Martin Miller, a publisher, concert promoter and hotelier, got in the gin business in 1999 with two friends after being served a lackluster gin and tonic in a pint beer glass at a London pub.
“I was looking at it and thinking, ‘This is our national drink? What’s happened to gin? Where’s our pride?’” Miller recalls. “We talked a bit and decided we should make a great gin for ourselves. The worse thing that could happen is we’d have a lifetime supply of gin.”
Miller said in making Martin Miller’s Gin they decided to go back to using a pot still and macerate the botanicals to release the oils. The process took two years to find the right combination of ingredients. “We actually do two separate distillations, one that is earthy and the other that has a citrus character. Then we marry them,” Miller says. “It gives you clarity of flavor. There is a distinctive citrus note without being overpowering.”
Miller says the company started making Westbourne Gin in 2003 when the “mixology scene took off and people started making more complex cocktails.” He says it competes with artisanal gins that tend to be slightly higher in alcohol and have more intense flavors.
“Gin people are promiscuous,” Miller says. “There are 50 different ways to drink gin and lots of different brands and different styles with unique flavor profiles.” But he also stresses that unlike vodka, where diverse flavors are added, people view gin as a specific drink with a certain flavor profile. “Deviate at your own risk.”
When Jeff Lindauer was a young boy, his father purchased some remote land in northern Colorado. Little did he know that someday it would lead to Spring 44 Artisan Spirits. In fact, Lindauer says his distilling career started out as a “gigantic accident.” He built a home at the site, about 25 miles from Loveland, in 2004. A friend tasted water from a spring on the property and started pushing Lindauer to go into the water business. The only problem was that Lindauer researched the high-end water business and realized no one was ready to plunk down $15 for a 750-milliliter bottle of Colorado spring water. “It was a stupid idea,” he says.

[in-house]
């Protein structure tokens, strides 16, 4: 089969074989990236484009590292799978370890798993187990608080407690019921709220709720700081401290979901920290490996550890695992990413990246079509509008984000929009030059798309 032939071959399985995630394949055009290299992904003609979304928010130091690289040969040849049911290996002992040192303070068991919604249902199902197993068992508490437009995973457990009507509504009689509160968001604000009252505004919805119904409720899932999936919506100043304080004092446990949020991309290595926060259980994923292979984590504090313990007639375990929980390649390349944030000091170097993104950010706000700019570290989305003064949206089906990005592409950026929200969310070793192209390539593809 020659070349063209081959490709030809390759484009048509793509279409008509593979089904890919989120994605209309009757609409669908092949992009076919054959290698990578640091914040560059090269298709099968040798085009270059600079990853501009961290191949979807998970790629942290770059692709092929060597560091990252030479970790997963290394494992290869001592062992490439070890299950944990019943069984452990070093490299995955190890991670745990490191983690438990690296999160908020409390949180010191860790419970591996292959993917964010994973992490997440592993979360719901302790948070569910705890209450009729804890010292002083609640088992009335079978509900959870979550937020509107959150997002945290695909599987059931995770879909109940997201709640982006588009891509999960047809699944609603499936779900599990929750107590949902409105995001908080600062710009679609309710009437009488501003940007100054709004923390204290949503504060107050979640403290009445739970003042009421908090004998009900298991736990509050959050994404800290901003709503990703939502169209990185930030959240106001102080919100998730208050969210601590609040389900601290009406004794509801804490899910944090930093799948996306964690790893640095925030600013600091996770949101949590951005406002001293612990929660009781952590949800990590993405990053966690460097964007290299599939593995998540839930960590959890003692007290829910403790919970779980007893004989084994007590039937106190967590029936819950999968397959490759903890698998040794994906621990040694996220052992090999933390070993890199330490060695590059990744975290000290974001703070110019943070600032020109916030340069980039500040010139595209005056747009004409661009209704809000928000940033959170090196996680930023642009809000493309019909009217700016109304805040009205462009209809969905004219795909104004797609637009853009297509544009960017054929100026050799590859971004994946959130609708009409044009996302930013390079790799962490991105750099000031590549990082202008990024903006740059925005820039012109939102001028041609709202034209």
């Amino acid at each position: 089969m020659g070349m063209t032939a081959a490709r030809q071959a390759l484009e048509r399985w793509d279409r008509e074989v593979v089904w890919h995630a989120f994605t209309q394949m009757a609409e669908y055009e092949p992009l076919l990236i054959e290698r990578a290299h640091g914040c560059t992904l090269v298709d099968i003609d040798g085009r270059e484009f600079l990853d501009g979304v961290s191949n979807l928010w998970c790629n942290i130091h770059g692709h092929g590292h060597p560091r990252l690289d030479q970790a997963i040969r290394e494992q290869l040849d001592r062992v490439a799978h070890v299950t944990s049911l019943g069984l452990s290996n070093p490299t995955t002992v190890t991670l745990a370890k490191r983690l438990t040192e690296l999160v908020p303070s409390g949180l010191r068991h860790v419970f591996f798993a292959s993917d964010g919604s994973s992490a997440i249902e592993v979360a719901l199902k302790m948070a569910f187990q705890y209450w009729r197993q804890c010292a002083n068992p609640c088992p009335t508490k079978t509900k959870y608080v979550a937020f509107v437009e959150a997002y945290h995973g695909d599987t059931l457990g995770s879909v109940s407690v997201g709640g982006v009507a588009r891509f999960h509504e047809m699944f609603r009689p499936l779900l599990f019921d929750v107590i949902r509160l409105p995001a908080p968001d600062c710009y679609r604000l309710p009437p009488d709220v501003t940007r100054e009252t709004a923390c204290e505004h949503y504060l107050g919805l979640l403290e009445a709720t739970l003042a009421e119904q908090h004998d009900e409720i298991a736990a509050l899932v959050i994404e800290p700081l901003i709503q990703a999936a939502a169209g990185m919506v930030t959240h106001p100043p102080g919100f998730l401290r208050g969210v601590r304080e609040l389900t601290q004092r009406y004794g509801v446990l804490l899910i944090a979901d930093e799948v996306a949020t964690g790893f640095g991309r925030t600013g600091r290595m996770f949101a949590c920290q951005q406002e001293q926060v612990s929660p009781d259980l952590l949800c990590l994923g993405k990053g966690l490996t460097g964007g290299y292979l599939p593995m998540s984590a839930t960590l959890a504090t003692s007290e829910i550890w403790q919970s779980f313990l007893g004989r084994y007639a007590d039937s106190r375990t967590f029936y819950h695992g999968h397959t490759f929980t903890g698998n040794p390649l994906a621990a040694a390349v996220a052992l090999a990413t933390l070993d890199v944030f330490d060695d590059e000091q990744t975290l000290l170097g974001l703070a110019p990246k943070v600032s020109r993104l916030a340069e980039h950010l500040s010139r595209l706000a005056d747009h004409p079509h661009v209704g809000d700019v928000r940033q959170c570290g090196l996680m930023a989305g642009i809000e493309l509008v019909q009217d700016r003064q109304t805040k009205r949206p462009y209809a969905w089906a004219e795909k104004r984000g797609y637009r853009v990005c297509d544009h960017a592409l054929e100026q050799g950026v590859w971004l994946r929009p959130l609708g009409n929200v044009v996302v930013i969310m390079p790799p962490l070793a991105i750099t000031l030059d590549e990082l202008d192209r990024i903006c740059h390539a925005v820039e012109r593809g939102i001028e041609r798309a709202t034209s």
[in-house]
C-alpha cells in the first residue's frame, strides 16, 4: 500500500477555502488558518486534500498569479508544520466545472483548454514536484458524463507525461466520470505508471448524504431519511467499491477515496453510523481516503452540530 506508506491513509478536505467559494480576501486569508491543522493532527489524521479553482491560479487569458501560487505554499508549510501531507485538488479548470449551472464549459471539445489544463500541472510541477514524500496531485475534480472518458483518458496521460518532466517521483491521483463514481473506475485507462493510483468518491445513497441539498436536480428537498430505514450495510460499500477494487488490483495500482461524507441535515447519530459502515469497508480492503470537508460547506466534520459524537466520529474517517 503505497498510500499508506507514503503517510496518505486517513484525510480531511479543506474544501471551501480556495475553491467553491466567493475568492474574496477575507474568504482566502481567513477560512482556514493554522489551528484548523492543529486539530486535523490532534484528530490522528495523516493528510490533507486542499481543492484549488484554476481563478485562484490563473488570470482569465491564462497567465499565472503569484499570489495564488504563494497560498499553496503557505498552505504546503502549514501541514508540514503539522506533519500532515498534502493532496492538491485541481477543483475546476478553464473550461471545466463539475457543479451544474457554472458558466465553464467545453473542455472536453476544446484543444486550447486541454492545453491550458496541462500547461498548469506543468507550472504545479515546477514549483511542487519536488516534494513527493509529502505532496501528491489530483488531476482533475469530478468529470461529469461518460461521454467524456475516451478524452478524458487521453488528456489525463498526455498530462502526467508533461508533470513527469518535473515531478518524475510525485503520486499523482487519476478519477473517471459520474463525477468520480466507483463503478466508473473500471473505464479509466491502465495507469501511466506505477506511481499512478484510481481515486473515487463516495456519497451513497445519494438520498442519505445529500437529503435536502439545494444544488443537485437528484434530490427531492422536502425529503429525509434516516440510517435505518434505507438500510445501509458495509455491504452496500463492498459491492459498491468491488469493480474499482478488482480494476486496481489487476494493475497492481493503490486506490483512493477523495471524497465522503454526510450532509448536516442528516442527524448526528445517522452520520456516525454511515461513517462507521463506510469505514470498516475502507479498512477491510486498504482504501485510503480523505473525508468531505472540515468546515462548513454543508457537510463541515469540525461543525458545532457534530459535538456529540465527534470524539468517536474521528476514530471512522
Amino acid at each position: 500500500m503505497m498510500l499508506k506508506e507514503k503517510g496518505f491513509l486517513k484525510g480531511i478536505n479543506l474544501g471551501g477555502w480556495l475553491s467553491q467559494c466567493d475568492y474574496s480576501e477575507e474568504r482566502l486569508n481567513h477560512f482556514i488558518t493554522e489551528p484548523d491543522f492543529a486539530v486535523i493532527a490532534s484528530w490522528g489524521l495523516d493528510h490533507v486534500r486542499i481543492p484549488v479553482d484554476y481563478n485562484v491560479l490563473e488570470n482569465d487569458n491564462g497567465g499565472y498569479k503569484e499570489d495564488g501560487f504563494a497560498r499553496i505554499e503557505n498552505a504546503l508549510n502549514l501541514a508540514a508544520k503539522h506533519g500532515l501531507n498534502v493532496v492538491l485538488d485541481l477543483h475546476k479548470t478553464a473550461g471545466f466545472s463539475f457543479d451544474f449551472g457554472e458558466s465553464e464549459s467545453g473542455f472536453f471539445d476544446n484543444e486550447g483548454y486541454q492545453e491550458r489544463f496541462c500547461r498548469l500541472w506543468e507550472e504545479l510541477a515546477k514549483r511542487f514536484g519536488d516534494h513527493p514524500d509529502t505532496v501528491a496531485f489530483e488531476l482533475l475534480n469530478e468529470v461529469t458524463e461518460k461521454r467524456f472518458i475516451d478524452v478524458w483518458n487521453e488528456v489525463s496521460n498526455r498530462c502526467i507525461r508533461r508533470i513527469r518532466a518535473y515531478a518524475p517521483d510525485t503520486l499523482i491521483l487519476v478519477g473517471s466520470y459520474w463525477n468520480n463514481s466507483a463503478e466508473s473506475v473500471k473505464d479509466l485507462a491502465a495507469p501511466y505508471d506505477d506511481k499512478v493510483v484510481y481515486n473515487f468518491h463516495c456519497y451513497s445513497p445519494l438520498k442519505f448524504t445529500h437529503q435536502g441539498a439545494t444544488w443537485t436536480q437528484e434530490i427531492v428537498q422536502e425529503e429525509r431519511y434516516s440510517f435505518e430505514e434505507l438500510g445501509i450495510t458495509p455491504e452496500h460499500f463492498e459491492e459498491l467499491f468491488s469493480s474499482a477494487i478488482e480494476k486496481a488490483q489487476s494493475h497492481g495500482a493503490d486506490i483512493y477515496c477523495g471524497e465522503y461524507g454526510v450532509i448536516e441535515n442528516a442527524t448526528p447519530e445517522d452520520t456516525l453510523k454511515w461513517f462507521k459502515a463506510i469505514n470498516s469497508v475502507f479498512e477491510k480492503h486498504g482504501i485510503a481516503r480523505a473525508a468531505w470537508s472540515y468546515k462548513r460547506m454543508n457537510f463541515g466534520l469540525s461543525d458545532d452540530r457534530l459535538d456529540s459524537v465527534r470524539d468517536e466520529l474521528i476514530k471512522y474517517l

Lindauer did not give up on the idea of using the spring water in a business venture and realized that water is key to making good spirits. “I became a hard-core student of the spirits business and found that it is pretty much split 50-50 between imports and domestics,” Lindauer says. “But in the $12 billion premium white spirits category. It is around 97 percent imports. There was room for quality domestic vodkas and gins.”
Spring 44 makes a couple of varieties of vodka and adds agave to its traditional juniper-based mix of botanicals in its gin. Lindauer says there is a tension between the juniper and the agave. “It softens the juniper and allows the nutmeg and coriander to express themselves.” Spring 44 is also working on a whiskey and a “mountain-strength” barrel-aged Old Tom-style gin. Lindauer says the return of classic craft cocktails is the driver behind gin’s growth.
“The re-emergence of the real barman who is focused on making great drinks and takes their craft very seriously is so important to craft gin,” Lindauer says. “A third of our business is gin, which surprised me. Bars and restaurants are building programs around gin cocktails. They see great cocktails as part of their brands.”
James Bond would certainly feel right at home.